Although some of my good friends have been bullied out of higher education and feel much the better for it, life is worthwhile despite it all for me because all I want to do is talk and write about creative work with people who are equally enthused by the curious thrill of encountering a cultural artefact, however, weird, scary, offensive, mainstream, obscure, boring, sexy, cerebral or incomprehensible that particular book, play, sonata or doodle might be. I have my off days and no student could ever be completely engaged all the time, but my teaching model has always assumed that the other people in the room are as curious and open-minded as I am. If not, we cope with it and sometimes we fall out, but on the whole I find that enthusiasm is contagious despite the ever-widening cultural and age gaps between us. I can shut the classroom door, be isolated from the tide of metrics, survey, quality enhancement strategy documents, course journals, directives and threats that fill the inbox and just converse about interesting things.

The same thing goes for my colleagues and managers: none of us do this for the huge cash jackpot (which is just as well) and goodwill abounds. I always hope that when I cross swords with executives and senior management figures, they understand that it's mostly out of a genuine and deeply-held commitment to the open, democratic ideals of academia, though I'm first to admit that I find it very easy to rub people up the wrong way and I have on occasion contacted people to say so or to apologise for letting my mouth get the better of me. Nobody likes a smartarse (which I know I can be) and relentless hostility doesn't often produce results, so I'm trying to reserve my deepest ire for the most serious situations. Sadly this is one of those times, and I've had to publicly call for the replacement of my Faculty management because its actions, plans and methods will retard the provision of good teaching and research to the community even when the current difficult HE climate is taken into account. The outrageous behaviour of our HR department is really testing me though - currently they're saying union representatives in a Faculty facing redundancy can't attend meetings to protect them from stress, and they're claiming that any expression of no-confidence in management is 'personal' criticism and a breach of the university's values. I look forward to deploying the same arguments when I next represent a colleague accused of unprofessional behaviour…Meanwhile, threatening all 700+ members of the academic staff with disciplinary action at the same time is apparently perfectly acceptable.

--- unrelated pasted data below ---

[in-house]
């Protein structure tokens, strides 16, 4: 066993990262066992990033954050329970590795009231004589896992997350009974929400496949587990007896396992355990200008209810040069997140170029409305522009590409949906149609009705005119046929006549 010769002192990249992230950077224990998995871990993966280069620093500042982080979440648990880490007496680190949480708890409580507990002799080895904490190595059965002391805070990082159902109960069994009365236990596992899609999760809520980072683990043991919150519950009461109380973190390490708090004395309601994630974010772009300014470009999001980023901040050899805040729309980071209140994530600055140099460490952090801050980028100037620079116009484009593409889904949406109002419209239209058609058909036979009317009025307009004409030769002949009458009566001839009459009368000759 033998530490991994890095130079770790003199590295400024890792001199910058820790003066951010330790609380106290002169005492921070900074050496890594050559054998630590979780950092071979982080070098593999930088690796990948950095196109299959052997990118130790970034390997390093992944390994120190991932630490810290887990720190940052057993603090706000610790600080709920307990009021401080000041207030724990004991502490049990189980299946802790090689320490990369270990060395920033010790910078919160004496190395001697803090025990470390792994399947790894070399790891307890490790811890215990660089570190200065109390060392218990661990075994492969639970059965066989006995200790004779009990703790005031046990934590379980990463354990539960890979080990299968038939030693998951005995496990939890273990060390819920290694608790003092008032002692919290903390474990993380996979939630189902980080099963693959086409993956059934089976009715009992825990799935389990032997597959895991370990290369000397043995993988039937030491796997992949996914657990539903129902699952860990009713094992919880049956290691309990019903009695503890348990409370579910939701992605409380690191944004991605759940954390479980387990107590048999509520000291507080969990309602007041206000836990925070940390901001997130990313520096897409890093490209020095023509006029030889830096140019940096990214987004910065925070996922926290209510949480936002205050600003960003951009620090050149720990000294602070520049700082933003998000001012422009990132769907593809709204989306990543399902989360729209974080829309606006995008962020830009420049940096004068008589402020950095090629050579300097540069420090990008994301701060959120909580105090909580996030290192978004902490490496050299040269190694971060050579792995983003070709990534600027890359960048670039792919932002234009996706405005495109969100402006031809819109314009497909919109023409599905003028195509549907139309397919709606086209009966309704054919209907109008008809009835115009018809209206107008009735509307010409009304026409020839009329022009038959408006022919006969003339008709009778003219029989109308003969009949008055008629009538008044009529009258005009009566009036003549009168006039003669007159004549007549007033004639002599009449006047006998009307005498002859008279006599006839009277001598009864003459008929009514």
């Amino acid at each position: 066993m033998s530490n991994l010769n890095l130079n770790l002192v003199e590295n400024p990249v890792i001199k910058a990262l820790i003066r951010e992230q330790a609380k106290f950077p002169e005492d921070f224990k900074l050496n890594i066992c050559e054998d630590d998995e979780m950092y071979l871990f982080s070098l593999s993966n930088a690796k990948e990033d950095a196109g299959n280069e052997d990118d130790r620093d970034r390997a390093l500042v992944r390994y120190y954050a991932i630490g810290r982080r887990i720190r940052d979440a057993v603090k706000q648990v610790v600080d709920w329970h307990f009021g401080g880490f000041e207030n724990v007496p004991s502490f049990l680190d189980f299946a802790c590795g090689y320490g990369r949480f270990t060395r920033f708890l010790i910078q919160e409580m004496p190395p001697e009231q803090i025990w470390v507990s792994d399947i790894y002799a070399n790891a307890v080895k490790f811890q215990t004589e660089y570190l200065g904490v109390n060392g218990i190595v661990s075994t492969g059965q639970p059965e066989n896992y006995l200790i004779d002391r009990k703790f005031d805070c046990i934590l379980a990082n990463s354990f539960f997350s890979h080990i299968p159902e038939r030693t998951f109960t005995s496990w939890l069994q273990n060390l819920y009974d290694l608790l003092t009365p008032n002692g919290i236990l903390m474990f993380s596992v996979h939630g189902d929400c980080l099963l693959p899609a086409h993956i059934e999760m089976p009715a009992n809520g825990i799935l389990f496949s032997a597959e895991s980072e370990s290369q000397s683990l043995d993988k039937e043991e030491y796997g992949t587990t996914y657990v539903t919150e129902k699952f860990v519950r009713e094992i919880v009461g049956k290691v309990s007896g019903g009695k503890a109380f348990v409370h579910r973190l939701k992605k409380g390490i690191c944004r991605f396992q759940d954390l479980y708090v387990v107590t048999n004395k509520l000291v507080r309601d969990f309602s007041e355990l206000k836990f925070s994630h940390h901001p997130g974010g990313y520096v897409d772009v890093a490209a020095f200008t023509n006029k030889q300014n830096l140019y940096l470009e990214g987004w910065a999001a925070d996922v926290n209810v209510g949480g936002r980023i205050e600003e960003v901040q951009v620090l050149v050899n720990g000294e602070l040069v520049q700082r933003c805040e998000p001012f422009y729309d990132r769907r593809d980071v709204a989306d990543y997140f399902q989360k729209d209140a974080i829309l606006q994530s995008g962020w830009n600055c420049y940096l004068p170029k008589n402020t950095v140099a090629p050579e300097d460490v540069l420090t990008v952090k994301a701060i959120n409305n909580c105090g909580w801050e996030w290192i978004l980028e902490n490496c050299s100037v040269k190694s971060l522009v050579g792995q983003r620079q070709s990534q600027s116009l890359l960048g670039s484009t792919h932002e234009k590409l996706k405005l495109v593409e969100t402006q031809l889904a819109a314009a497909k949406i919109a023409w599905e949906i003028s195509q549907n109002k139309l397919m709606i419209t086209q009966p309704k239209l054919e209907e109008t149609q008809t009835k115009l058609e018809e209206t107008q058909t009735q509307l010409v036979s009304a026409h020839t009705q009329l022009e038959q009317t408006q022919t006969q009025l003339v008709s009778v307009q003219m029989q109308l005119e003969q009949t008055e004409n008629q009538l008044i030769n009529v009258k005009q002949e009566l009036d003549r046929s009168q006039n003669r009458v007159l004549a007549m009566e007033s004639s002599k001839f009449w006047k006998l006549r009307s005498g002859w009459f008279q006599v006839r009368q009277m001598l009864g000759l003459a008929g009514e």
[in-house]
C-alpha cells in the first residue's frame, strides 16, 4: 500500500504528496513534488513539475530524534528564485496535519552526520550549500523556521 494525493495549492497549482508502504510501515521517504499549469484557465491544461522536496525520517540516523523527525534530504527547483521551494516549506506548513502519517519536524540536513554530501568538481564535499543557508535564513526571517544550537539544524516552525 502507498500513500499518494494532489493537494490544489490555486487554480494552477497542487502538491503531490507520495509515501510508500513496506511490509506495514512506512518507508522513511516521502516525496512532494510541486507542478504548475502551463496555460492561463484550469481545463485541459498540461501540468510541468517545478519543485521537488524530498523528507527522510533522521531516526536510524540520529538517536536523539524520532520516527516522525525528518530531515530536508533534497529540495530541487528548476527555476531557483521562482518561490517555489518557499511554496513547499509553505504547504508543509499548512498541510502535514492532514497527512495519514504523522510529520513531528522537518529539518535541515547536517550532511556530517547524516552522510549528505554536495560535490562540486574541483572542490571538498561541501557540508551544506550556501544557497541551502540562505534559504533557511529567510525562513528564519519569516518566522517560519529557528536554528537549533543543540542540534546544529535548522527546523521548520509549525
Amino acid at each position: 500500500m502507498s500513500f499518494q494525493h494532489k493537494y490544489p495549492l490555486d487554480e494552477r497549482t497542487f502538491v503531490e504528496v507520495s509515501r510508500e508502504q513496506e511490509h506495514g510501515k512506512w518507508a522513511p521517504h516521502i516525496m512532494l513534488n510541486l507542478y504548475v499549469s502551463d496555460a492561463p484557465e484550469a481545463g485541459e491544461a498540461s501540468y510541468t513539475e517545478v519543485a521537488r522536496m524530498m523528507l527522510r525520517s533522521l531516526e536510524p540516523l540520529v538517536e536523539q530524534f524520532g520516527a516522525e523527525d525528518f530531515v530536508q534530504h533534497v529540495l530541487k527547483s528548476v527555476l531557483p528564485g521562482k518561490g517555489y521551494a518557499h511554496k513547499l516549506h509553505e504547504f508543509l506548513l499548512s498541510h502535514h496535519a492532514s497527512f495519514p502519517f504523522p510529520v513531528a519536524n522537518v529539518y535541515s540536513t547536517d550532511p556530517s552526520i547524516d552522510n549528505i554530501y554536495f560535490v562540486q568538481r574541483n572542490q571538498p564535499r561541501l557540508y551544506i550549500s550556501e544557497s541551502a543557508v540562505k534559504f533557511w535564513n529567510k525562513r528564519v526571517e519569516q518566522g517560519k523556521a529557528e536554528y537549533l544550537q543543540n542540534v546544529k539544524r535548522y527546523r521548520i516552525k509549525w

Anyway, sermon over. If any of my students and colleagues at any level are still reading: thank you - you keep me going and I hope I help you too.

As for the rest of my week: it's been busy. My drama class had a second week on Jennifer Haley's disturbing, brilliant play The Nether, and a visit from dramatist and comics author Matt Beames, which provided students with insights into the creative life. I went fencing and for the second week running didn't lose any fights because, having been away injured, people had forgotten how useless I am and mistook my graceless flailing for cunning second- and third-intention attacks. I bought a mop. I went to the SU Awards which involved good company and an excellent dinner in the stadium restaurant of the football team that is about to replace my beloved Stoke City in the Premiership but I'm absolutely fine with that completely fine no bother at all honestly. I read the lightest of light books: The Clue Bible, a history of I'm Sorry I'll Read That Again and I'm Sorry I Haven't a Clue. Despite everything (the rather reactionary, boys-only, posh, Cambridge-common room culture and the refusal to engage with the real world), I have an enduring love of the silly, weightless word-play and gentle anarchy of radio comedy. I have the complete Round the Horne on my phone and I'm Sorry… will often leave me helpless with laughter and I'll confess to a love of Paul Temple and Steve, George Formby and Gracie Fields too. Here's a taste - dive into a different mood.